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Resilient Bradley Perkins is the heartbeat of Douglas Freeman football
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Resilient Bradley Perkins is the heartbeat of Douglas Freeman football

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Bradley Perkins still believes that things happen for a reason.

A senior running back and safety for No. 10 Douglas Freeman (2-0), Perkins has been on the varsity team since he was a sophomore. But three major injuries have kept him out of all but three regular-season games prior to this year.

Mavericks coach George Bland said in that time, Perkins' commitment to the program and desire to win have never waned. 

"I've rarely run across a kid like him in my 20 years, just an incredible team-first mentality," Bland said. 

"He’s just a model citizen in the way he approaches every day. He’s really an inspiration to the coaching staff, too. When I find myself getting worn out or feeling sorry for myself, I just think of Bradley and what he’s been through and then I’m ready to roll.”

Perkins started playing football at age 5 with the Tuckahoe Tomahawks. Around 10 years old, he sought top-tier competition in the East End's vaunted youth football leagues, where he ran track with the East End Lightning Track & Field Club. 

Through those years, he was never prone to injury, and played a full junior varsity season as a freshman at Freeman. He was called up to varsity as a sophomore, and beat out upperclassmen competitors for a starting job at strong safety. 

Then in a scrimmage against Benedictine, he was dealt the first setback. Perkins lined up at running back for an option play. Though he didn't receive the ball, a defensive end came off the edge and hit him hard, breaking his collarbone on contact. 

Out cold, Perkins went to the hospital in an ambulance, where it took nine screws and a plate in his shoulder to surgically repair the damage. For the majority of high school athletes, an injury of that magnitude would have ended their season and perhaps threatened their careers. 

“I battled back," Perkins said, sitting on a bench press in the Mavericks weight room prior to their Week 2 meeting with James River (1-1). "I was determined to play at least one more game my sophomore year. Pushed myself, was in the weight room, on the bike, doing as much as I could with a healing collarbone.”

Perkins managed to recover fast enough to start the last game of the season against Glen Allen. He remembers a cold game on an icy field with divots in the playing surface. With just two minutes left in the fourth quarter, Perkins went in for a tackle, and his ankle dislocated, resulting in a broken tibia and fibula.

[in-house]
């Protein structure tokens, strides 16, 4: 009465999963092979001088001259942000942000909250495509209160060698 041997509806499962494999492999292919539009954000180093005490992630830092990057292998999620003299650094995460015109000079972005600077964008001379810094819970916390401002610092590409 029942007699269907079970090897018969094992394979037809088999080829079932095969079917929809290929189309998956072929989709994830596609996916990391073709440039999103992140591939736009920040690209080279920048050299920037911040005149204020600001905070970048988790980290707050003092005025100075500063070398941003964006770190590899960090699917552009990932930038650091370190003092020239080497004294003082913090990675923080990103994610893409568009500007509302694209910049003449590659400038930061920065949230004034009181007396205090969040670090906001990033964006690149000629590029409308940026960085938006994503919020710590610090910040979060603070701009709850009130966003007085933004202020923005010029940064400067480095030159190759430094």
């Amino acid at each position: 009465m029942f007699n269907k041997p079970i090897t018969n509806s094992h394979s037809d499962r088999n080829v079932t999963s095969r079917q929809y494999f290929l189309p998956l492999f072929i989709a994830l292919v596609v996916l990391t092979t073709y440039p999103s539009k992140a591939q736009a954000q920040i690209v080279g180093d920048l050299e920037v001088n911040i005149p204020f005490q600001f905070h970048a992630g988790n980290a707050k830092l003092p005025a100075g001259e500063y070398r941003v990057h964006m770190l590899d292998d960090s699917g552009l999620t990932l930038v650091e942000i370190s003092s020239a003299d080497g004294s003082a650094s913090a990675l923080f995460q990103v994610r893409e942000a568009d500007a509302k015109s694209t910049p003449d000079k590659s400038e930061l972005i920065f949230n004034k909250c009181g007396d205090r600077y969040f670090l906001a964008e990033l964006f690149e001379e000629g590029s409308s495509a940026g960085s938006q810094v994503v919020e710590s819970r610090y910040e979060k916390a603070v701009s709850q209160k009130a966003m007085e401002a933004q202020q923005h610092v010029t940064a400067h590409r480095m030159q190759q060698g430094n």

Trainers set bones back in place right there on the field, and Perkins was once again rushed to the hospital. 

“After that, I was determined not to get injured," he said steadfastly.

Perkins' father, brother and stepmother were his primary support system through the months of recovery, helping him do things like get to the bathroom and eat when he was most debilitated. He called his "family" at Freeman, the coaching staff and his fellow players, a "blessing" as well. 

His junior season was delayed because of the pandemic, and by spring 2021, you'd be hard pressed to find an athlete in the 804 more eager to get back on the field. But on the third play of the second game in the Mavericks' five-game spring season, Perkins jammed his thumb worse than he ever had. 

“I look down at it, it looks like a softball in my glove," Perkins said in disbelief. "I know it’s broken, but I was not getting out of that game.”

"I'm fine," Perkins responded to anyone who asked why the glove on his right and dominant hand was so huge. 

“I was just determined to keep playing."

After the game, Perkins went through multiple doctors, trying to find one who would put a cast on his hand and give him the OK to continue competing.

“I was so upset I couldn’t play because of a broken finger. I’d went through shoulders, ankles, and now what’s stopping me is my thumb,” Perkins said, shaking his head. “So I was determined to get a cast on it and play. It was my junior season and I’d been held out for COVID, I wanted to get out there and play with my buddies."

One doctor eventually agreed to put Perkins in a waterproof cast, but told him that if the bone moved, he'd have to get surgery. He was on special teams for the kickoff of the following game against Deep Run, and felt the bone move when his cast got hit. He was in pain the rest of the game, but played through it again.

He'd promised the seniors on that year's team that he wasn't getting hurt.

But after an X-ray the next week, Perkins got two pins put in the thumb and was out the rest of the season. His teammates still voted him defensive MVP.

Perkins called the thumb injury "devastating" after everything he'd already endured. 

"Through all my injuries, I definitely dealt with some …" Perkins paused, looking around the weight room, searching for the right words to describe the psychological battle associated with so many setbacks.

“I wouldn't say deep depression, but definitely down on yourself, asking ‘Why does it have to happen? Is there a reason it’s happening? What can I do for this not to happen?’ Just asking why. I’ve done so much, I’ve helped so many people and tried to stay positive. But this has to happen to me.”

It had to, Perkins said, because after all -- things happen for a reason.

Perkins has his mind set on playing Division I football. He's a team captain this year, and his Mavericks are off to a hot start with a trip to Mechanicsville (1-1) next up on Friday. 

ZJoachim@timesdispatch.com

(804) 649-6555

Twitter: @ZachJoachim

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